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Research Report: Taking justice into custody: summary report, Justice issues paper 2
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Taking justice into custody: summary report, Justice issues paper 2  ( 2008 )  Cite this report

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Systemic environment

As a consequence of being in prison and having legal needs, prisoners usually come into contact with a number of systems, such as the legal, custodial and bureaucratic systems. Features of, and tensions between, the systems have presented barriers to prisoners accessing justice.

They’re constantly moving around, a lot of them. And that makes it hard for them to contact people. They might contact their legal representative, [who says], ‘Okay, I’m going to come out and visit you on Thursday’. And they may be moved on Wednesday.
— Custodial officer

Firstly, according to our interviewees, the level of resourcing within DCS and public legal services, such as the Legal Aid Commission of New South Wales (Legal Aid) and the Aboriginal Legal Service (ALS), seemed to threaten the capacity of these bodies to facilitate prisoners’ access to justice. For example, the number of inmates requiring time with the PLS visiting legal advice service meant that each inmate may only have five or 10 minutes to discuss their case. Many felt that this was insufficient to convey their situation and absorb the advice offered.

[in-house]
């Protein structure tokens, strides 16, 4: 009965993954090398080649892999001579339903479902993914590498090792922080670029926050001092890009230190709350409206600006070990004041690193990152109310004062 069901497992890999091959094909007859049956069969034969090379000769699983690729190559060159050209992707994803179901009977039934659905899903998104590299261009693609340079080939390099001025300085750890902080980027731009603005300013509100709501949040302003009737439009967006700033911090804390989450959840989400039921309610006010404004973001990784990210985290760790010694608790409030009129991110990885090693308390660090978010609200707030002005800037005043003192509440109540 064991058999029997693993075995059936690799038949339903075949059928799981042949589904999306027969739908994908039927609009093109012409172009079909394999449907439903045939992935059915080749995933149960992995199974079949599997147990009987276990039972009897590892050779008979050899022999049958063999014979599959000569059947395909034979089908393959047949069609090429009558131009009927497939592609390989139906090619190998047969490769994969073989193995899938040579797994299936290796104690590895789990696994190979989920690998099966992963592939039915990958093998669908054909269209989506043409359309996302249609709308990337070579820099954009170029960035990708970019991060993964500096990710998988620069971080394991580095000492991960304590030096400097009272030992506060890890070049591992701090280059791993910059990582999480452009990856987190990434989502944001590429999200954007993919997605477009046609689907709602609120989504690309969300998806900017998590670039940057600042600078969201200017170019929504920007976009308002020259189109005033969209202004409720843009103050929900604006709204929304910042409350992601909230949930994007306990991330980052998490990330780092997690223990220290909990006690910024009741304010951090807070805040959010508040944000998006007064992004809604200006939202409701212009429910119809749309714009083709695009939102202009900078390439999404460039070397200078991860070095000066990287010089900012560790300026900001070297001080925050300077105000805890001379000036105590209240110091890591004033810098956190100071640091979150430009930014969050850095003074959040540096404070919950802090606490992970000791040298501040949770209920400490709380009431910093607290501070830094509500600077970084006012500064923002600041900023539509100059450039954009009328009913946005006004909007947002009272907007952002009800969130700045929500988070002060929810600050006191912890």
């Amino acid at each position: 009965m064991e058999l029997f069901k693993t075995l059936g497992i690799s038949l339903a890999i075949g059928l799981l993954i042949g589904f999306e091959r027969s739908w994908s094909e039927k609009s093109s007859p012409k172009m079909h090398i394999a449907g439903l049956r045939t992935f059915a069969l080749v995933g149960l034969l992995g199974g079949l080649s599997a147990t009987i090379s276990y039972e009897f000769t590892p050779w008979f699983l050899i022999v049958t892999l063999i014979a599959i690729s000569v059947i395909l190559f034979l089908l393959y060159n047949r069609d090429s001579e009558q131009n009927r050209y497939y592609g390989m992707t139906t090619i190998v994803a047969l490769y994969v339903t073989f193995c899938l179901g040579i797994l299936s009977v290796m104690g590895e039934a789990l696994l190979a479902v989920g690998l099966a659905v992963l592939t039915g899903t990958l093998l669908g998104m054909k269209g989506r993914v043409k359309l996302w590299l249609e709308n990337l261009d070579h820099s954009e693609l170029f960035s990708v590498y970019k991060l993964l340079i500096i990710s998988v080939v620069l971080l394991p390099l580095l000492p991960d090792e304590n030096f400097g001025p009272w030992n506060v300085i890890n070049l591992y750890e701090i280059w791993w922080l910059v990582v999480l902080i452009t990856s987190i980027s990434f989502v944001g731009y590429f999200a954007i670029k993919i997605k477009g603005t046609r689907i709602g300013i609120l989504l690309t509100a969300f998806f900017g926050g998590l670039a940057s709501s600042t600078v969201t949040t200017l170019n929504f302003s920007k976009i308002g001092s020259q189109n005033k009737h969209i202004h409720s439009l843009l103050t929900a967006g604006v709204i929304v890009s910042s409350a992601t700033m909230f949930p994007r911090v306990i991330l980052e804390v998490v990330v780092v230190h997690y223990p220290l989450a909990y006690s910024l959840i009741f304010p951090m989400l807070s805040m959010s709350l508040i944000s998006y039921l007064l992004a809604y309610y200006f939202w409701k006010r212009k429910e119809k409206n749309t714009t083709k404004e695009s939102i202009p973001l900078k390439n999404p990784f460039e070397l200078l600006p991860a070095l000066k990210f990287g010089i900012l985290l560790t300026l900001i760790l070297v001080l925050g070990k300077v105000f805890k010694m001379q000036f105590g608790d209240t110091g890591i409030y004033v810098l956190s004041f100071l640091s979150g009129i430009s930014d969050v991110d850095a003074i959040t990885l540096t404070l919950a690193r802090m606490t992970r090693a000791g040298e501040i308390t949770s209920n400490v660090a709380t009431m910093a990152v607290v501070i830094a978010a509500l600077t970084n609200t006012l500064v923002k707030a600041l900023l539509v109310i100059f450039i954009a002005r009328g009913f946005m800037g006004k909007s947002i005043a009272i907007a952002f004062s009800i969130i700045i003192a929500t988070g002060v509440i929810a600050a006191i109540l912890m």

Opportunities to contact a lawyer by telephone or during a legal advice visit, reach the library for legal information and get legal support through welfare staff can be compromised by conflicting priorities within the custodial system, such as the emphasis placed on security and efficient management of inmates in correctional centres.

There also seemed to be clashes between the custodial system and the legal systems and processes, making it difficult for inmates to access legal help. For example:

  • the hours that lawyers were available often did not match the hours of operation within the prison (that is, when inmates were out of their cells)
  • time-limited telephone calls from prison made it particularly difficult for inmates to get help through the receptionist and call centre based systems adopted by Legal Aid and other legal service providers
  • lockdown at the prison could prevent an inmate receiving a legal visit or a consultation with the visiting legal advice service.

The AVL system was posited as a way that could circumvent some of the tensions between these external systems and internal custodial processes. However, its utility is tempered by the concern that AVL can add another layer of confusion for inmates who already have comprehension difficulties. Other initiatives, such as the recent implementation of the Centrelink outreach service, were also suggested as ways to ameliorate conflict between the different components of the broader justice system.

Finally, while procedures are in place enabling inmates to participate in their criminal matters, there are less systemic processes and facilities available to help prisoners resolve their non-criminal problems. For example, the procedures for prisoners to access government agencies such as the Department of Housing or the State Debt Recovery Office are variable, not always immediately apparent, involve a number of steps to reach and are consequently less reliable. The visiting advice service also did not routinely cover civil issues. However, the addition of the LawAccess number to inmates’ phone cards (subsequent to our interviews) has the potential to substantially improve access to advice on civil matters.


Grunseit, A, Forell, S & McCarron, E 2008, Taking justice into custody: the legal needs of prisoners - summary report, Justice issues paper 2, Law and Justice Foundation of NSW, Sydney